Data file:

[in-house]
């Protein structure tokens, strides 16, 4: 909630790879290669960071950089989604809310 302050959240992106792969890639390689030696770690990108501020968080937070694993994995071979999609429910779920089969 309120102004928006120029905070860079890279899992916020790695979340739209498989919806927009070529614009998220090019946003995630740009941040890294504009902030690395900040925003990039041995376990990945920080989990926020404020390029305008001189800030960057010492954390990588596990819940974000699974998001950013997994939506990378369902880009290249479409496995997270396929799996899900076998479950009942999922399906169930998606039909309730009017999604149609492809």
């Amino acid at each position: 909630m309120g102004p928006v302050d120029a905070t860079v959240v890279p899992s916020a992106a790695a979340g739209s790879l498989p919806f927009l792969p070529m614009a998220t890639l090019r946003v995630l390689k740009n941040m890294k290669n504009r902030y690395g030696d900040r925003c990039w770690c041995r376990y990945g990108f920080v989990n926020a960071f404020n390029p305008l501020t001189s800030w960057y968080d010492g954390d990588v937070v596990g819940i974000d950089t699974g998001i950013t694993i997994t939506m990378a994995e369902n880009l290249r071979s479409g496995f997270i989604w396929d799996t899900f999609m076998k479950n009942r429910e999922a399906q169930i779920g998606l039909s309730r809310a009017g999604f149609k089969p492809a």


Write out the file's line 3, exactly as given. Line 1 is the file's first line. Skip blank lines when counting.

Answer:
């Amino acid at each position: 909630m309120g102004p928006v302050d120029a905070t860079v959240v890279p899992s916020a992106a790695a979340g739209s790879l498989p919806f927009l792969p070529m614009a998220t890639l090019r946003v995630l390689k740009n941040m890294k290669n504009r902030y690395g030696d900040r925003c990039w770690c041995r376990y990945g990108f920080v989990n926020a960071f404020n390029p305008l501020t001189s800030w960057y968080d010492g954390d990588v937070v596990g819940i974000d950089t699974g998001i950013t694993i997994t939506m990378a994995e369902n880009l290249r071979s479409g496995f997270i989604w396929d799996t899900f999609m076998k479950n009942r429910e999922a399906q169930i779920g998606l039909s309730r809310a009017g999604f149609k089969p492809a």